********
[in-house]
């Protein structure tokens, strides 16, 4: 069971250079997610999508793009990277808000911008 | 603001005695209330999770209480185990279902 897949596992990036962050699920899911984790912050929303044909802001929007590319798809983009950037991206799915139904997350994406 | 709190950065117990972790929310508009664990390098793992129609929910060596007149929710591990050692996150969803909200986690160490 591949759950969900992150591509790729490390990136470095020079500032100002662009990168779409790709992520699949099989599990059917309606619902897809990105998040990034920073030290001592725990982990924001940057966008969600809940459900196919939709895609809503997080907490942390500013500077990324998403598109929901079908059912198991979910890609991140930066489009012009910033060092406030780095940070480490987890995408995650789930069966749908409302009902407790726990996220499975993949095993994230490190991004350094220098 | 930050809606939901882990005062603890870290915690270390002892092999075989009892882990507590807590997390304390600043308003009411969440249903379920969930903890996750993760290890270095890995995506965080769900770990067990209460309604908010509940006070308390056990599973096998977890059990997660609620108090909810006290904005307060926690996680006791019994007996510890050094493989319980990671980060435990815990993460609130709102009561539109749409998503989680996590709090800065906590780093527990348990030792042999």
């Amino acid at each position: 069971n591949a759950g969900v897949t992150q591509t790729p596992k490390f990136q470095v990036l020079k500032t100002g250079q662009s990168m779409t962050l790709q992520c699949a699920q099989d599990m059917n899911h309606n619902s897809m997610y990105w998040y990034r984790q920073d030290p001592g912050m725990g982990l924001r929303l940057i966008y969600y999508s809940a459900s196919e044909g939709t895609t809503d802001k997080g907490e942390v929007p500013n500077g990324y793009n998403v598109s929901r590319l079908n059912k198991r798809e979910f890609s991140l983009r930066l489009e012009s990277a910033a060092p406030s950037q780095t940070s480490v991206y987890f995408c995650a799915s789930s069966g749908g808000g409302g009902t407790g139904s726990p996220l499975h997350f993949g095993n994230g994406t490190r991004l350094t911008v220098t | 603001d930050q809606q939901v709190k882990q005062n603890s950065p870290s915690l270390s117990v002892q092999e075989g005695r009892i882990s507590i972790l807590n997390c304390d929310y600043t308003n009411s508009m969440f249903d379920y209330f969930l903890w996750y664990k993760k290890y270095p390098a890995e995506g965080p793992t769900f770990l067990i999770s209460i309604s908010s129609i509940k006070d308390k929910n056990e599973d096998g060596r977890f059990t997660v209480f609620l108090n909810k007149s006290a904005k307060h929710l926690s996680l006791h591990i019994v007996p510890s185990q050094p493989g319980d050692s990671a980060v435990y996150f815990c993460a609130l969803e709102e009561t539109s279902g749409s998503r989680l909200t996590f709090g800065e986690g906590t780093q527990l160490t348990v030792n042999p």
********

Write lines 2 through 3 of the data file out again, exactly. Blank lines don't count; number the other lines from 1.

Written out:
């Protein structure tokens, strides 16, 4: 069971250079997610999508793009990277808000911008 | 603001005695209330999770209480185990279902 897949596992990036962050699920899911984790912050929303044909802001929007590319798809983009950037991206799915139904997350994406 | 709190950065117990972790929310508009664990390098793992129609929910060596007149929710591990050692996150969803909200986690160490 591949759950969900992150591509790729490390990136470095020079500032100002662009990168779409790709992520699949099989599990059917309606619902897809990105998040990034920073030290001592725990982990924001940057966008969600809940459900196919939709895609809503997080907490942390500013500077990324998403598109929901079908059912198991979910890609991140930066489009012009910033060092406030780095940070480490987890995408995650789930069966749908409302009902407790726990996220499975993949095993994230490190991004350094220098 | 930050809606939901882990005062603890870290915690270390002892092999075989009892882990507590807590997390304390600043308003009411969440249903379920969930903890996750993760290890270095890995995506965080769900770990067990209460309604908010509940006070308390056990599973096998977890059990997660609620108090909810006290904005307060926690996680006791019994007996510890050094493989319980990671980060435990815990993460609130709102009561539109749409998503989680996590709090800065906590780093527990348990030792042999």
């Amino acid at each position: 069971n591949a759950g969900v897949t992150q591509t790729p596992k490390f990136q470095v990036l020079k500032t100002g250079q662009s990168m779409t962050l790709q992520c699949a699920q099989d599990m059917n899911h309606n619902s897809m997610y990105w998040y990034r984790q920073d030290p001592g912050m725990g982990l924001r929303l940057i966008y969600y999508s809940a459900s196919e044909g939709t895609t809503d802001k997080g907490e942390v929007p500013n500077g990324y793009n998403v598109s929901r590319l079908n059912k198991r798809e979910f890609s991140l983009r930066l489009e012009s990277a910033a060092p406030s950037q780095t940070s480490v991206y987890f995408c995650a799915s789930s069966g749908g808000g409302g009902t407790g139904s726990p996220l499975h997350f993949g095993n994230g994406t490190r991004l350094t911008v220098t | 603001d930050q809606q939901v709190k882990q005062n603890s950065p870290s915690l270390s117990v002892q092999e075989g005695r009892i882990s507590i972790l807590n997390c304390d929310y600043t308003n009411s508009m969440f249903d379920y209330f969930l903890w996750y664990k993760k290890y270095p390098a890995e995506g965080p793992t769900f770990l067990i999770s209460i309604s908010s129609i509940k006070d308390k929910n056990e599973d096998g060596r977890f059990t997660v209480f609620l108090n909810k007149s006290a904005k307060h929710l926690s996680l006791h591990i019994v007996p510890s185990q050094p493989g319980d050692s990671a980060v435990y996150f815990c993460a609130l969803e709102e009561t539109s279902g749409s998503r989680l909200t996590f709090g800065e986690g906590t780093q527990l160490t348990v030792n042999p």